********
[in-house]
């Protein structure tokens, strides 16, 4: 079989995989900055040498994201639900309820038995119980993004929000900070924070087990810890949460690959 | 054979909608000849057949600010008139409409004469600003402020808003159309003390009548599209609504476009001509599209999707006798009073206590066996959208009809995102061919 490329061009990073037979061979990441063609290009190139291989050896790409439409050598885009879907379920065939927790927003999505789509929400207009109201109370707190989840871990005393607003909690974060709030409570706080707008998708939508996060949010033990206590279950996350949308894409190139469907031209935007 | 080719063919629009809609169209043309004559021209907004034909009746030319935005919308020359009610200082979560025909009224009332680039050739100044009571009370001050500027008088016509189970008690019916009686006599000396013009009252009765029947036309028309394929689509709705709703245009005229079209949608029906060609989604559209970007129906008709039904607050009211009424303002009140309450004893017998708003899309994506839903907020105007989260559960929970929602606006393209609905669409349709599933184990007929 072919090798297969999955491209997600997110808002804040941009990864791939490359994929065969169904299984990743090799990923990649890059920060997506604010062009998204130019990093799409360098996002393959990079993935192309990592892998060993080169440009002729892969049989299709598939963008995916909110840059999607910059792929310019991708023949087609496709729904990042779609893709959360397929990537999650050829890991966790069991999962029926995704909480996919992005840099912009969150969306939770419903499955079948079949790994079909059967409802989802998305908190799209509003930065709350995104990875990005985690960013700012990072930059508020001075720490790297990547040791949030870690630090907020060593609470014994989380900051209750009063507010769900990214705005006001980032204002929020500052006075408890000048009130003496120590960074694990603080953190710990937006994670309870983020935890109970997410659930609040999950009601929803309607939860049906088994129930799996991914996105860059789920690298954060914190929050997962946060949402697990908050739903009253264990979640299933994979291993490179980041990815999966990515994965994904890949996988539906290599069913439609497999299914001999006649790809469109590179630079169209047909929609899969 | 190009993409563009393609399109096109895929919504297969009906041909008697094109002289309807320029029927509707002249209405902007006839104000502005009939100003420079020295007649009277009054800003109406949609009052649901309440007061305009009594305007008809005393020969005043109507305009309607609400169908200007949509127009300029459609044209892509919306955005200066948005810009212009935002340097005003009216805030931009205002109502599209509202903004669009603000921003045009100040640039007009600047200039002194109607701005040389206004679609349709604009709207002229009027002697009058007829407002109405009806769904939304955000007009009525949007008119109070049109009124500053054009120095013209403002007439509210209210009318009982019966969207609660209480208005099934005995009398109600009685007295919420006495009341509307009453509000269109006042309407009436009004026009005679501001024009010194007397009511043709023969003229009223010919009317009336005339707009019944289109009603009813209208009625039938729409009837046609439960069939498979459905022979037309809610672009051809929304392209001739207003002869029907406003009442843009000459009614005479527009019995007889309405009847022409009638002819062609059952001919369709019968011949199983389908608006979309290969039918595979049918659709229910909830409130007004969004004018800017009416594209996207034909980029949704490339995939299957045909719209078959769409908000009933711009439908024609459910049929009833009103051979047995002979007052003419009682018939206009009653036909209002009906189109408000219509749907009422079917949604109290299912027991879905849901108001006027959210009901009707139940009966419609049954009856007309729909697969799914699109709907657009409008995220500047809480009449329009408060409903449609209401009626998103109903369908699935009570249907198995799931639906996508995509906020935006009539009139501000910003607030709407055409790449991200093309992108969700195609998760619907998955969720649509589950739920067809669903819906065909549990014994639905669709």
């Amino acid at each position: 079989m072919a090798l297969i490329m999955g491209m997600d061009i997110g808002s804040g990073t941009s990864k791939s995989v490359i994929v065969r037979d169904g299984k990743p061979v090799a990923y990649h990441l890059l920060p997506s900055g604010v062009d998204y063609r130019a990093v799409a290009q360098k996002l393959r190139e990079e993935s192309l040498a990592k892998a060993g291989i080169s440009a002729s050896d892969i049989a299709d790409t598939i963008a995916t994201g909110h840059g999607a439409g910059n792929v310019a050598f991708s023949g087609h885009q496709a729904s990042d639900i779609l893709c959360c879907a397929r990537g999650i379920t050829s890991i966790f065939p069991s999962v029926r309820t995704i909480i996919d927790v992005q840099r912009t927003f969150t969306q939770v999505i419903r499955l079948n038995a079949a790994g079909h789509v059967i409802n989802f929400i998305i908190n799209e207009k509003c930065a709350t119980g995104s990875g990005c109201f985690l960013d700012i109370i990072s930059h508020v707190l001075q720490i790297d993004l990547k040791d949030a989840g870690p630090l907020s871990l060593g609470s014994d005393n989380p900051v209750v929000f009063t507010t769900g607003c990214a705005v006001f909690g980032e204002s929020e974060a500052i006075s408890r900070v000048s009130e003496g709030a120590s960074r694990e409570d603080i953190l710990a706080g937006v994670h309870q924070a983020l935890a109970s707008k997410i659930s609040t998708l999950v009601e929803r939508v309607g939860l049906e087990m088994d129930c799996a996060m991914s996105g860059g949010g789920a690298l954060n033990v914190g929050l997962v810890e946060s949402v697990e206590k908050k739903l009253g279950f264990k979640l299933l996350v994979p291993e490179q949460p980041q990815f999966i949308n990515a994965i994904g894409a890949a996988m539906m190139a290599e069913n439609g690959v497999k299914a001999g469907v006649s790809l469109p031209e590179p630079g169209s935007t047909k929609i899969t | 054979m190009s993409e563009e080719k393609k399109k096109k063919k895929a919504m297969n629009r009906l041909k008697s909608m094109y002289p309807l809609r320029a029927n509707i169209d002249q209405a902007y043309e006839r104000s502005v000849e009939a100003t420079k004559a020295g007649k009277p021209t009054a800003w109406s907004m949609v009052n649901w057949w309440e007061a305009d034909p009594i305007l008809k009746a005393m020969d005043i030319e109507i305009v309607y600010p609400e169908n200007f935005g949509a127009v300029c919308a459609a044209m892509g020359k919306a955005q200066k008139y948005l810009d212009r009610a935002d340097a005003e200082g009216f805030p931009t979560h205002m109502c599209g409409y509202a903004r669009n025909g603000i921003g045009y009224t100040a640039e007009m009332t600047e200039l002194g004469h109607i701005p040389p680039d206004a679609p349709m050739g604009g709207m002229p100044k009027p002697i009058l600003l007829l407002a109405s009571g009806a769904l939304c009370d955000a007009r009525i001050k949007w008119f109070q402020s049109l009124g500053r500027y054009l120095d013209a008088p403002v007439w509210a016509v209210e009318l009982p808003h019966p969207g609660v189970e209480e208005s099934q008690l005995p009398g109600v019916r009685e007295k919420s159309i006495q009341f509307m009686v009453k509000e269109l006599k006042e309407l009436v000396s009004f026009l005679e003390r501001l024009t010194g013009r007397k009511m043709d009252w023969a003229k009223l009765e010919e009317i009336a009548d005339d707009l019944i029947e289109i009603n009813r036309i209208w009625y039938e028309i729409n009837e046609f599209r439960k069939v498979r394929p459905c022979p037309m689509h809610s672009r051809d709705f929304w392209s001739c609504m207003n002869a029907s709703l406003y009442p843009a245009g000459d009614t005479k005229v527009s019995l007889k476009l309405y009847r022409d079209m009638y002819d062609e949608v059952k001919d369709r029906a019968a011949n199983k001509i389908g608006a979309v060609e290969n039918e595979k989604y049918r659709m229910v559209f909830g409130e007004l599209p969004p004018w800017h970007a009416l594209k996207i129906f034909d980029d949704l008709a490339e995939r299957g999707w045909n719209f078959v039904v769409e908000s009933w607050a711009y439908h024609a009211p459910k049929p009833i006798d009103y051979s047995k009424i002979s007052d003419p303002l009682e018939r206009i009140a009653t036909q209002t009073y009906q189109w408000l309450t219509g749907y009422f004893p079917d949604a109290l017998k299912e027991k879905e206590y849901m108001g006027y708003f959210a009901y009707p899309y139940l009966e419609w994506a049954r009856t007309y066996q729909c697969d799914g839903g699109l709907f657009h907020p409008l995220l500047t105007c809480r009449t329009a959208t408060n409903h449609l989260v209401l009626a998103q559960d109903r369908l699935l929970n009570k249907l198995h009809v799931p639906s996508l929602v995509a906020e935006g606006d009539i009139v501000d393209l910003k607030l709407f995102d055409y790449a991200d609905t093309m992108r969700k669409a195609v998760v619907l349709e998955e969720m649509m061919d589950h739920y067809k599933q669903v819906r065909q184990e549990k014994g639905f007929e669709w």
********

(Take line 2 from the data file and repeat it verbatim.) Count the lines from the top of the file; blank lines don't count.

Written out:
């Protein structure tokens, strides 16, 4: 079989995989900055040498994201639900309820038995119980993004929000900070924070087990810890949460690959 | 054979909608000849057949600010008139409409004469600003402020808003159309003390009548599209609504476009001509599209999707006798009073206590066996959208009809995102061919 490329061009990073037979061979990441063609290009190139291989050896790409439409050598885009879907379920065939927790927003999505789509929400207009109201109370707190989840871990005393607003909690974060709030409570706080707008998708939508996060949010033990206590279950996350949308894409190139469907031209935007 | 080719063919629009809609169209043309004559021209907004034909009746030319935005919308020359009610200082979560025909009224009332680039050739100044009571009370001050500027008088016509189970008690019916009686006599000396013009009252009765029947036309028309394929689509709705709703245009005229079209949608029906060609989604559209970007129906008709039904607050009211009424303002009140309450004893017998708003899309994506839903907020105007989260559960929970929602606006393209609905669409349709599933184990007929 072919090798297969999955491209997600997110808002804040941009990864791939490359994929065969169904299984990743090799990923990649890059920060997506604010062009998204130019990093799409360098996002393959990079993935192309990592892998060993080169440009002729892969049989299709598939963008995916909110840059999607910059792929310019991708023949087609496709729904990042779609893709959360397929990537999650050829890991966790069991999962029926995704909480996919992005840099912009969150969306939770419903499955079948079949790994079909059967409802989802998305908190799209509003930065709350995104990875990005985690960013700012990072930059508020001075720490790297990547040791949030870690630090907020060593609470014994989380900051209750009063507010769900990214705005006001980032204002929020500052006075408890000048009130003496120590960074694990603080953190710990937006994670309870983020935890109970997410659930609040999950009601929803309607939860049906088994129930799996991914996105860059789920690298954060914190929050997962946060949402697990908050739903009253264990979640299933994979291993490179980041990815999966990515994965994904890949996988539906290599069913439609497999299914001999006649790809469109590179630079169209047909929609899969 | 190009993409563009393609399109096109895929919504297969009906041909008697094109002289309807320029029927509707002249209405902007006839104000502005009939100003420079020295007649009277009054800003109406949609009052649901309440007061305009009594305007008809005393020969005043109507305009309607609400169908200007949509127009300029459609044209892509919306955005200066948005810009212009935002340097005003009216805030931009205002109502599209509202903004669009603000921003045009100040640039007009600047200039002194109607701005040389206004679609349709604009709207002229009027002697009058007829407002109405009806769904939304955000007009009525949007008119109070049109009124500053054009120095013209403002007439509210209210009318009982019966969207609660209480208005099934005995009398109600009685007295919420006495009341509307009453509000269109006042309407009436009004026009005679501001024009010194007397009511043709023969003229009223010919009317009336005339707009019944289109009603009813209208009625039938729409009837046609439960069939498979459905022979037309809610672009051809929304392209001739207003002869029907406003009442843009000459009614005479527009019995007889309405009847022409009638002819062609059952001919369709019968011949199983389908608006979309290969039918595979049918659709229910909830409130007004969004004018800017009416594209996207034909980029949704490339995939299957045909719209078959769409908000009933711009439908024609459910049929009833009103051979047995002979007052003419009682018939206009009653036909209002009906189109408000219509749907009422079917949604109290299912027991879905849901108001006027959210009901009707139940009966419609049954009856007309729909697969799914699109709907657009409008995220500047809480009449329009408060409903449609209401009626998103109903369908699935009570249907198995799931639906996508995509906020935006009539009139501000910003607030709407055409790449991200093309992108969700195609998760619907998955969720649509589950739920067809669903819906065909549990014994639905669709």